Issue:  Vol. 48 / No. 12 / 22 March 2018

Gays in the hood


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There Goes the Gayborhood? by Amin Ghaziani (Princeton University Press, $35)

"This is the only place to be ourselves, to be with people who are like ourselves and not be looked down on," is a key theme expressed by an anonymous resident of Dupont Circle in Washington, D.C., featured in University of British Columbia associate professor of sociology Amin Ghaziani's new book, There Goes the Gayborhood? In the last few years there have been articles in newspapers and blogs about the purported demise of gay neighborhoods or "gayborhoods" (including the Castro), with LGBT people leaving and straight households arriving. Ghaziani wanted to see if this observation was true, and if so, why. The book is a history of gayborhoods, considers what the future might hold for them, and analyzes their present plight. It defines a gayborhood as having a distinct geographic focal point,  a unique LGBT culture, a concentration of self-identifying gay/lesbian residences, and a cluster of gay-owned or gay-friendly commercial spaces.

Gayborhoods were born following WWII, after thousands of gays and lesbians were discharged from the military and settled into cities that had housed military bases, as many LGBT did not want to return to their provincial and bigoted small towns. Sociologist Manuel Castells documented that the rise of gayborhoods was "inseparable from the development of the gay community as a social movement." One could say they were the physical embodiment of gay communities. Their appeal came from their being a beacon of tolerance, secure havens from antigay violence, a place "from which they could resist all things heteronormative, and a self-controlled territory in which they could incubate an oppositional consciousness." So freedom and safety were their chief assets. They also cultivated sexual subcultures, fostering a sense of sexual liberation, so one could find friends, hook-ups, or spouses. Gayborhoods have supporters as well as critics. "There's an old saying among realtors that if you want to improve a neighborhood, rent to a gay man" is a quote from the president of the Greater San Diego Business Association. Gayborhoods have also been attacked as gay ghettos, or as activist Urvashi Vaid called them in 1995, "more spacious closets."

Are gayborhoods the victims of their own success? The chief challenge to gayborhoods is that gay life has moved beyond the closet. "Post-gay" people profess "that their sexual orientation does not form the core of how they define themselves, and they prefer to hang out with their straight friends as much as with those who are gay." Does this new gay paradigm, typical of teenagers and young adults, render the gayborhood obsolete? To answer this question, Ghaziani looked at 617 newspaper articles across the US from 1970-2010,  analyzed demographic trends from the 2000 and 2010 US Censuses, and interviewed 125 gay and straight residents of Chicago (particularly Boystown, where he lived).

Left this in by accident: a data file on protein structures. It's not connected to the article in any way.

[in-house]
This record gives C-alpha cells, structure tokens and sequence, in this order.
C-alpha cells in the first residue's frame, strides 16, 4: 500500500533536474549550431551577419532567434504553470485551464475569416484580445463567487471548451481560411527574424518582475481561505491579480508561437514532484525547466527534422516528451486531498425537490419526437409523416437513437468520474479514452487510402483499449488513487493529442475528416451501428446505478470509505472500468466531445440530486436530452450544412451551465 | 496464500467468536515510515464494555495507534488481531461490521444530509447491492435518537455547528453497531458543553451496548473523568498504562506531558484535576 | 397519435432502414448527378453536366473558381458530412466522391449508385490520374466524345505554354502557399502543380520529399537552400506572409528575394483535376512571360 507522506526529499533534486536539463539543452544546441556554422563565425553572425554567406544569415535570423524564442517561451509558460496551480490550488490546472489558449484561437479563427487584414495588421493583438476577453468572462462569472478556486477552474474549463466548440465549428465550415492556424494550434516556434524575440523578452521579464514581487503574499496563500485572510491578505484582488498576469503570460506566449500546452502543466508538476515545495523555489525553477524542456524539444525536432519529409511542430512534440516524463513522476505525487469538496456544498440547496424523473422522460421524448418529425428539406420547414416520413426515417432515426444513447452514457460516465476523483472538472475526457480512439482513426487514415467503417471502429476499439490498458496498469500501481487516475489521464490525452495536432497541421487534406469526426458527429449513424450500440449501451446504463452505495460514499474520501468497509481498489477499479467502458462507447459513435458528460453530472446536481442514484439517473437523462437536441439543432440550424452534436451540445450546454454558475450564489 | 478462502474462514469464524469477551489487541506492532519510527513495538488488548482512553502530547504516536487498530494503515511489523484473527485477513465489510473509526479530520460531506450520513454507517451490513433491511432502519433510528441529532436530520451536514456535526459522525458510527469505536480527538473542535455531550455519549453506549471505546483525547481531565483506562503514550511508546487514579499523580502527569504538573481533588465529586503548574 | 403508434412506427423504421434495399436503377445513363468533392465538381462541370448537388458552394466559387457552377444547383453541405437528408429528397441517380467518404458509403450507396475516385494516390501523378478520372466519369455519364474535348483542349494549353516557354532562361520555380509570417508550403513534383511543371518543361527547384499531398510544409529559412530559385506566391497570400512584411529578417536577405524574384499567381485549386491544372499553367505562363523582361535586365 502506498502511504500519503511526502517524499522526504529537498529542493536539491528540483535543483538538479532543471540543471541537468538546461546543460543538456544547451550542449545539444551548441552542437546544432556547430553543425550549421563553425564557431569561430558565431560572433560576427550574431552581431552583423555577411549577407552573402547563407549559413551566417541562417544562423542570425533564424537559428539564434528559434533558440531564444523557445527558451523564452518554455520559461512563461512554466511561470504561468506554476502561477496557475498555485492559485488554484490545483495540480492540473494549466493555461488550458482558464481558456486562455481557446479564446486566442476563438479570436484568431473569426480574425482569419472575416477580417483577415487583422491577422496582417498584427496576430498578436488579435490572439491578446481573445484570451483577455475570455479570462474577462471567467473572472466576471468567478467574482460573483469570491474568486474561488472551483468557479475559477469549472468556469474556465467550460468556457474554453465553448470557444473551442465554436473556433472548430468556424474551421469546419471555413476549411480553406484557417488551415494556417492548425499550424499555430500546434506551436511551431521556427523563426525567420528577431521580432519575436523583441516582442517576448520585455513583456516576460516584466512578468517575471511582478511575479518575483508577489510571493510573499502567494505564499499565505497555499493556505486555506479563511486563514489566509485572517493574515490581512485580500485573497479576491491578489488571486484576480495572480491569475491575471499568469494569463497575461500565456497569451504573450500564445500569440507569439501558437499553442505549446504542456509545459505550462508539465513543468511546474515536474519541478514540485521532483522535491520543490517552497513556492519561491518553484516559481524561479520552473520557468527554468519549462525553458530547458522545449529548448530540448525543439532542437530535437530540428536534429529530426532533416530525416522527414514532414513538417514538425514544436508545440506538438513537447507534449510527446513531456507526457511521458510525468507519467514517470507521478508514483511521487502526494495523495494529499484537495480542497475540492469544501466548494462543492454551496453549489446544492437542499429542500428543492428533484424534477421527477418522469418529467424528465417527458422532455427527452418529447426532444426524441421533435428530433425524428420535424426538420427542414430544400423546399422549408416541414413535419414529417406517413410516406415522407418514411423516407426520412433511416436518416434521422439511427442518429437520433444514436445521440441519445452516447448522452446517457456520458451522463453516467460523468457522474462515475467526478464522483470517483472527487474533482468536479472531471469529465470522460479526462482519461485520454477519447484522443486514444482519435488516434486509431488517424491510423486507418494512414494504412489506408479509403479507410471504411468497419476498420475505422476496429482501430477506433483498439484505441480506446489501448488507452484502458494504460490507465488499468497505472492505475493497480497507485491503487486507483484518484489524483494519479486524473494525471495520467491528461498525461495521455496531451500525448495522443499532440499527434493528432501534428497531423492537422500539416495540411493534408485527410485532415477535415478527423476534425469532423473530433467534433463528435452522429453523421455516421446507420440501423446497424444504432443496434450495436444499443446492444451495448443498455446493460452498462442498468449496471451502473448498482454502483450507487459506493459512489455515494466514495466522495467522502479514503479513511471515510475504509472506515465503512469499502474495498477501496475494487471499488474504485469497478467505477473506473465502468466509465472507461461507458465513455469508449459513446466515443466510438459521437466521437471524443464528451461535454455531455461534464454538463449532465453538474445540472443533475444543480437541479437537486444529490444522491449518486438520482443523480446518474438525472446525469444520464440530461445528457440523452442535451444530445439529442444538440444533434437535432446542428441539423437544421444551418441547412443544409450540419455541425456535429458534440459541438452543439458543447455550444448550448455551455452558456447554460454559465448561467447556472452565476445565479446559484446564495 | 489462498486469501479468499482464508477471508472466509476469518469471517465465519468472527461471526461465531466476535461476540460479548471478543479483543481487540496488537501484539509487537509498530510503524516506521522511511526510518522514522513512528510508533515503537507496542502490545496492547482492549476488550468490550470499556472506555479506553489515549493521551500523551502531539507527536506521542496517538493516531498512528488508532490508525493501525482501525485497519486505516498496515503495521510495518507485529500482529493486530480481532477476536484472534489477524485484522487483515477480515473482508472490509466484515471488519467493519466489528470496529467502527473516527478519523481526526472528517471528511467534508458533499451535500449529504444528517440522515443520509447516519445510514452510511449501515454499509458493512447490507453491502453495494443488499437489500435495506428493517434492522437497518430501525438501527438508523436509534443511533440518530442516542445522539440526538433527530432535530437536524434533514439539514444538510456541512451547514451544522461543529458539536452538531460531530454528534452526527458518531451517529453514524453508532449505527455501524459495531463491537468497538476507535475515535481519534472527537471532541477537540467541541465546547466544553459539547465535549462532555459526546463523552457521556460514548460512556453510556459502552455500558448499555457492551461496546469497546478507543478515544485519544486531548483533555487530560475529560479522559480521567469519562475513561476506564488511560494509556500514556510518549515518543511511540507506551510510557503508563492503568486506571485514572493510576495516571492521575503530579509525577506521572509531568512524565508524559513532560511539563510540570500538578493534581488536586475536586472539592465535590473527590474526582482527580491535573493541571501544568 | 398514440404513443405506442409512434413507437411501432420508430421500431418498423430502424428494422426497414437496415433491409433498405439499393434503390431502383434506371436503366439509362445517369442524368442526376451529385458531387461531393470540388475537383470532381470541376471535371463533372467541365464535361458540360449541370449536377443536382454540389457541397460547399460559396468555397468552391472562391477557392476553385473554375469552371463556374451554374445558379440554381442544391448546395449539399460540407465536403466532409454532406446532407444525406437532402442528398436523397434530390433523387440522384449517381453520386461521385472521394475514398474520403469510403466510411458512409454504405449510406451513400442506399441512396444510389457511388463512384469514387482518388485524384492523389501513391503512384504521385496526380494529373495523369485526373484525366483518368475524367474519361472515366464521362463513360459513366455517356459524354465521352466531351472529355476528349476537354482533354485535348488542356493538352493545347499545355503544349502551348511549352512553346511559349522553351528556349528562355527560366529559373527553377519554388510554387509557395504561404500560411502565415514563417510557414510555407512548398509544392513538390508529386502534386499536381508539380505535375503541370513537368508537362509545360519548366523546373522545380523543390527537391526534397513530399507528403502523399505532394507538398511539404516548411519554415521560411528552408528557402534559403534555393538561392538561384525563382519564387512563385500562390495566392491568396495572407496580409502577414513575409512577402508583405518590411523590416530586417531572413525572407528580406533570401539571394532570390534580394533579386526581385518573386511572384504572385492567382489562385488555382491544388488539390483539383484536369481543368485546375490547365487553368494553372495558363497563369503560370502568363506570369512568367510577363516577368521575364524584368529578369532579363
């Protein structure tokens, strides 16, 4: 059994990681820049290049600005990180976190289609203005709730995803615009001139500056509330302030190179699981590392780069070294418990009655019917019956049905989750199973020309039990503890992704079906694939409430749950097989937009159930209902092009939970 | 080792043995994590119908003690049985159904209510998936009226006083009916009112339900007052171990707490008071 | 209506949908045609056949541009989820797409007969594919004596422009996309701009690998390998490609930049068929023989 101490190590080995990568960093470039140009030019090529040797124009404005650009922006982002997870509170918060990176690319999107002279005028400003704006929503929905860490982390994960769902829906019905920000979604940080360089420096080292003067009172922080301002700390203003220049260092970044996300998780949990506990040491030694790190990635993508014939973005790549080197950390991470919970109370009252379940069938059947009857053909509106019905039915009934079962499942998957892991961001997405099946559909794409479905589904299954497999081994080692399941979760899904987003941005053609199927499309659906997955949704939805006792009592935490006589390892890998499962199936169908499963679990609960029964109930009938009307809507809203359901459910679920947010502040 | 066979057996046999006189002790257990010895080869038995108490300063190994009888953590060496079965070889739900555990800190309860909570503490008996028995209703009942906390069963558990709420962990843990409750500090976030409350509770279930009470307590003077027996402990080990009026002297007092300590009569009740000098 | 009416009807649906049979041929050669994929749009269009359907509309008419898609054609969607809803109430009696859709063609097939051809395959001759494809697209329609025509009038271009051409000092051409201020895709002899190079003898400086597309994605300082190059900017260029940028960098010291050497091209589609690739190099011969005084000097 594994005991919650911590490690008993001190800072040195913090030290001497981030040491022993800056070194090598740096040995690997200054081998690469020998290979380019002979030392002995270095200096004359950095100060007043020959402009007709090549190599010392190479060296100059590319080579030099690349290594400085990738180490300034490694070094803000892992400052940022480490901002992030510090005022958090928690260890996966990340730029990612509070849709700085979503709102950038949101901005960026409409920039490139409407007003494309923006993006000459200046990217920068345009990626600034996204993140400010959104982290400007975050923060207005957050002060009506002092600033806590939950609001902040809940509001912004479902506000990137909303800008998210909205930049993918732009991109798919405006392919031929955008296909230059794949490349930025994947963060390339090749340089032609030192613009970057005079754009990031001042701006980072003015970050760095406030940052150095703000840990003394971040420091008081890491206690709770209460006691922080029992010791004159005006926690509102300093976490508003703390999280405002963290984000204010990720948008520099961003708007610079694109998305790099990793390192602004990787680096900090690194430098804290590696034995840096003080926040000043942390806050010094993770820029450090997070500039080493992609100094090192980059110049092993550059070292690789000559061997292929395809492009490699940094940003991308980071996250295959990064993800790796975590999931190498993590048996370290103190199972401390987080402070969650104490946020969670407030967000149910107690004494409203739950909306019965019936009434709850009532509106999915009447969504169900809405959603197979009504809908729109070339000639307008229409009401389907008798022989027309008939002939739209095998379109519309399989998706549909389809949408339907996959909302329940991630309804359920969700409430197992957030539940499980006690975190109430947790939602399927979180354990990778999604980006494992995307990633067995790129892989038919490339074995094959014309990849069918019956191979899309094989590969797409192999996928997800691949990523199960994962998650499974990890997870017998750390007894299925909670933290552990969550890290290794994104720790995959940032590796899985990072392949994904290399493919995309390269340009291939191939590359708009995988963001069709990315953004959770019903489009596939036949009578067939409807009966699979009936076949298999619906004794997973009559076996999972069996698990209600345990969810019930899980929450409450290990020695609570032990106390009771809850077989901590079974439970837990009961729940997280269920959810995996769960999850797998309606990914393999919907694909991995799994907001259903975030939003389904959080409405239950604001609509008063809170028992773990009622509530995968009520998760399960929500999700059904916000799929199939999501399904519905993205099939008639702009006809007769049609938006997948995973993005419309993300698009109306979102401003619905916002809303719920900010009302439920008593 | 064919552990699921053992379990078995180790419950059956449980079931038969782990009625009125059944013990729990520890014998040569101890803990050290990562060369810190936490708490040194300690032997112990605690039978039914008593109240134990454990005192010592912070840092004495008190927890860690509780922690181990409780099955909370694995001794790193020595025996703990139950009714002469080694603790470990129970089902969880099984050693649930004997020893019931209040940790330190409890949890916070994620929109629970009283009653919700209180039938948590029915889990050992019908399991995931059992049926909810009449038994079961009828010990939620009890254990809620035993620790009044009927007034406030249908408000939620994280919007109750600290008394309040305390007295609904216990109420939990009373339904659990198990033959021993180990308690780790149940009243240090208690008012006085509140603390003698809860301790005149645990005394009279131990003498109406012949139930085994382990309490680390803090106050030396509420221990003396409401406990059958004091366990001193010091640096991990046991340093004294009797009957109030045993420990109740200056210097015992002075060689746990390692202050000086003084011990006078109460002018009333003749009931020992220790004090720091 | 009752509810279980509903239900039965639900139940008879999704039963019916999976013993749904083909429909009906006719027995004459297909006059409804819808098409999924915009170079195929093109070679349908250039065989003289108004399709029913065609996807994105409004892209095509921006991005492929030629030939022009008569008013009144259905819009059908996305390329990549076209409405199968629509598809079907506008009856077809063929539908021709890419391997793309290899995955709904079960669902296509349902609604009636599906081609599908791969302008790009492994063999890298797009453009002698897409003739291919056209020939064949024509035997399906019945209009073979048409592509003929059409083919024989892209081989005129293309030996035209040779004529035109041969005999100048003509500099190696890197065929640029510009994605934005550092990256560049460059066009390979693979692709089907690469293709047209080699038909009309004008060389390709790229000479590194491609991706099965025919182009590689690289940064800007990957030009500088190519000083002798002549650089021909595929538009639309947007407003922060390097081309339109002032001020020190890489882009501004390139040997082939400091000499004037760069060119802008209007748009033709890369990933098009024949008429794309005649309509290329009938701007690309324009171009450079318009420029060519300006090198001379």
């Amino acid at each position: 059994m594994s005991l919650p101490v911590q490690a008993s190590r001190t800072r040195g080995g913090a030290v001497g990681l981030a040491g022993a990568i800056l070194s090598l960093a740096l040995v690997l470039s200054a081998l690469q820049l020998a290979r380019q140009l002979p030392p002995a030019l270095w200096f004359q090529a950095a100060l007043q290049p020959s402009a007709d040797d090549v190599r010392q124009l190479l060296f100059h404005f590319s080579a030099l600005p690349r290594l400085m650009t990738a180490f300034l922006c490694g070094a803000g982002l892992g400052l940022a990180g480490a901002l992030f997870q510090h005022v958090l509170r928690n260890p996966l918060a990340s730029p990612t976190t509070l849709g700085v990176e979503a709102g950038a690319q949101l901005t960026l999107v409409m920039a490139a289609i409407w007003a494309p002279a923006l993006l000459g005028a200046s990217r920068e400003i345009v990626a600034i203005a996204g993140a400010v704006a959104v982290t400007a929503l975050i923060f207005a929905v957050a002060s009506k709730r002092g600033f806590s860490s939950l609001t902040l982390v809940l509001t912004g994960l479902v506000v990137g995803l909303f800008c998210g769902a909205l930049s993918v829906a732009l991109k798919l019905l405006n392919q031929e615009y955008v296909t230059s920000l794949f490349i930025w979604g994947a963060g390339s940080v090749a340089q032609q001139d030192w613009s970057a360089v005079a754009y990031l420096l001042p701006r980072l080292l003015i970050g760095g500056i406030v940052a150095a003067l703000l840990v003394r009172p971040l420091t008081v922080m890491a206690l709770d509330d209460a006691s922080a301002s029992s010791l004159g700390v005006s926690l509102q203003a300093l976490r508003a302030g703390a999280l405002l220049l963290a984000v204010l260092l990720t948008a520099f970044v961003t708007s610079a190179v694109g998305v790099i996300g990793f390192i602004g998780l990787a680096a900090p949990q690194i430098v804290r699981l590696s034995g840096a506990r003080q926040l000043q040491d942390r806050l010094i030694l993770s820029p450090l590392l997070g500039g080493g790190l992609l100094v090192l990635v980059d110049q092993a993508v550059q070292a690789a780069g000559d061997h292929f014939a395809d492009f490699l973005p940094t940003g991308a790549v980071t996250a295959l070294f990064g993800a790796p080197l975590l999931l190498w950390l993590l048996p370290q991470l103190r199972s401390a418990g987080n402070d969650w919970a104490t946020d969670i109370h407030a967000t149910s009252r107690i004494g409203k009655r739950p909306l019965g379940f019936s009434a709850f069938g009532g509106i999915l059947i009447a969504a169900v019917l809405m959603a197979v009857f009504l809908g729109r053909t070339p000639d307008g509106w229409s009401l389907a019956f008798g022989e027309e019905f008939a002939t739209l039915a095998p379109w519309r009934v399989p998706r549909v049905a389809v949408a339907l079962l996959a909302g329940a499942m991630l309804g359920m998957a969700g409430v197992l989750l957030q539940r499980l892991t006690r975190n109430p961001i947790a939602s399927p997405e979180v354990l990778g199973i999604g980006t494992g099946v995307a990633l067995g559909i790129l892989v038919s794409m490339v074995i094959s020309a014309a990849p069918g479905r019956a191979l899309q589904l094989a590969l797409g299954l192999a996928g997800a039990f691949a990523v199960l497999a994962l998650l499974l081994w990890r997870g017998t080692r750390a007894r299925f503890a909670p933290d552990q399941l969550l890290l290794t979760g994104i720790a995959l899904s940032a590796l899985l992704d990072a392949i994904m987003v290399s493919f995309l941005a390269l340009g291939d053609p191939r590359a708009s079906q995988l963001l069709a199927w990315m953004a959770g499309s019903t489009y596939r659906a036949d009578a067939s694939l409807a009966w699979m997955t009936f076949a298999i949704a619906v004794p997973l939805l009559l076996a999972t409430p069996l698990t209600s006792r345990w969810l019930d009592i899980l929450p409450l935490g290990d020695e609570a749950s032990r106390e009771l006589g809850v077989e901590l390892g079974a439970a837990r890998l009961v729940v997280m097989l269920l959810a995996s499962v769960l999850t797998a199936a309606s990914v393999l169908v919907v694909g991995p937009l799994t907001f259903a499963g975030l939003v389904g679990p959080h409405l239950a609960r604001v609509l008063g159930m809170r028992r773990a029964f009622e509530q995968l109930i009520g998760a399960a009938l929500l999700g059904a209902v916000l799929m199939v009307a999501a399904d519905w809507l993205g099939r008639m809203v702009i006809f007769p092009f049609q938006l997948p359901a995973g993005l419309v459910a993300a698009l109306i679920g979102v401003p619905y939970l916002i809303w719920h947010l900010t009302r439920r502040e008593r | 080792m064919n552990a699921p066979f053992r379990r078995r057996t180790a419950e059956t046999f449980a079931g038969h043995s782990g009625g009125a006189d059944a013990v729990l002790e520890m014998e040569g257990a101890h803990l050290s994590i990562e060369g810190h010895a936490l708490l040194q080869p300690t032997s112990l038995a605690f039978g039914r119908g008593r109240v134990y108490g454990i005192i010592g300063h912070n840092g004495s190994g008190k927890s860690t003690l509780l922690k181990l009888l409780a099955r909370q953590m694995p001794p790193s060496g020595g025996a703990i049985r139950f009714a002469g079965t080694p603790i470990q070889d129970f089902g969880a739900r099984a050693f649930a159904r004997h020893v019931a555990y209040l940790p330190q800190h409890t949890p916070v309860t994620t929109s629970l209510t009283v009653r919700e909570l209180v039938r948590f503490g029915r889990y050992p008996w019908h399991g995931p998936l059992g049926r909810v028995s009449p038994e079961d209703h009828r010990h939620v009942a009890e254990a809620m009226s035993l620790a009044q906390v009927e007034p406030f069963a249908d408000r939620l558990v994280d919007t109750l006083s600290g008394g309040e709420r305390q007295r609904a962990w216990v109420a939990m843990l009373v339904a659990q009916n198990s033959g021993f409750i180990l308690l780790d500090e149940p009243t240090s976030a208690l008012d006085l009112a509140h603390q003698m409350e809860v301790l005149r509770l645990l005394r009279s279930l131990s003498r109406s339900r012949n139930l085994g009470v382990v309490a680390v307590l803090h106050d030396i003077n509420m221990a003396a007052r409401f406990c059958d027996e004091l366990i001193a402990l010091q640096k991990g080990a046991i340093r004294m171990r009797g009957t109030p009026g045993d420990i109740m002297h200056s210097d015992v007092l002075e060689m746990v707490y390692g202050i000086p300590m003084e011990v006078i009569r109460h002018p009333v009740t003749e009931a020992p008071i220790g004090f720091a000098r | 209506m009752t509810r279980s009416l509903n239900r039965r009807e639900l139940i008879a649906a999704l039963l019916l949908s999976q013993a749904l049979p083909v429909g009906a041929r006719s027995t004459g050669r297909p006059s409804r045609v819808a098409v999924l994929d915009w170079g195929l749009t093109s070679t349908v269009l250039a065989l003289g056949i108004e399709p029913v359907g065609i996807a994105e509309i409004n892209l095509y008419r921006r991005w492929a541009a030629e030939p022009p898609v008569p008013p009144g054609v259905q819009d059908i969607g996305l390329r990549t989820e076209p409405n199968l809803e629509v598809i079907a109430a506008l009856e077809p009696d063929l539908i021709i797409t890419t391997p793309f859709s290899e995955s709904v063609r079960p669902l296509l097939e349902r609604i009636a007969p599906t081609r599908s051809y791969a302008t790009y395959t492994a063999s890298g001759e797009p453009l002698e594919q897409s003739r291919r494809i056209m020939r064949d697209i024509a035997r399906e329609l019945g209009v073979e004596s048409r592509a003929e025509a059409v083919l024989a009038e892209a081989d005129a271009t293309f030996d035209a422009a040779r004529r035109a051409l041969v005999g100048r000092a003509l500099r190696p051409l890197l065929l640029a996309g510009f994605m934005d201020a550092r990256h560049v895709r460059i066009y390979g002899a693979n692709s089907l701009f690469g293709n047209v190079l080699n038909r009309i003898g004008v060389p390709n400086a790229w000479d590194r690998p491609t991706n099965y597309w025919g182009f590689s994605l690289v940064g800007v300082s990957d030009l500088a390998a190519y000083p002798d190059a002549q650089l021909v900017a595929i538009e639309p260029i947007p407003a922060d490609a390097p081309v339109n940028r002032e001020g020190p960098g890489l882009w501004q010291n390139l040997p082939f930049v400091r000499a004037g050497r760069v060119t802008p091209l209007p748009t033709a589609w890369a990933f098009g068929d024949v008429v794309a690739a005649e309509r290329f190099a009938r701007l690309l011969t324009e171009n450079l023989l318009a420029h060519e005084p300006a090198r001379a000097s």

Gayborhoods are de-gaying because sexual orientation is receding in primacy for how many of us define ourselves. So it is just as easy for LGBTs to leave the gayborhood as it is for straights to move into them. But many straights prefer to live in a "diverse neighborhood" rather than a "gay neighborhood," leading Ghaziani to conclude that some straights who live in gayborhoods may not be as politically progressive as they think. Post-gay does not mean post-discrimination, and almost all LGBTs say we have not reached full equality with heterosexuals. People of color, small-town gays, and transgender individuals still see a need for gayborhoods as safe harbors. So gayborhoods are not necessarily declining, as gayborhoods have become entertainment districts or marketing assets for cities. The criticism that the Castro is turning into a gay theme-park for tourists is an example of this cosmopolitan shift. Ghaziani argues that gayborhoods are growing, not ending, being reimagined into new possibilities as vibrant cultural enclaves.

Ghaziani provides no easy answers to the questions he has posed. While he gives strong evidence that gayborhoods are continually evolving entities, he underemphasizes the economic reasons for why established gayborhoods such as the Castro are losing LGBTs: the rents are unaffordable, except for the well-to-do. Gentrification alone cannot explain why gayborhoods are changing, but it is a stronger factor than Ghaziani is willing to admit. Still, this critique doesn't invalidate his conclusion that gayborhoods today still offer exciting sexual, gender, and spatial expressions for both LGBTs and straights, reinvigorating cities in a new era of urban and social innovation.

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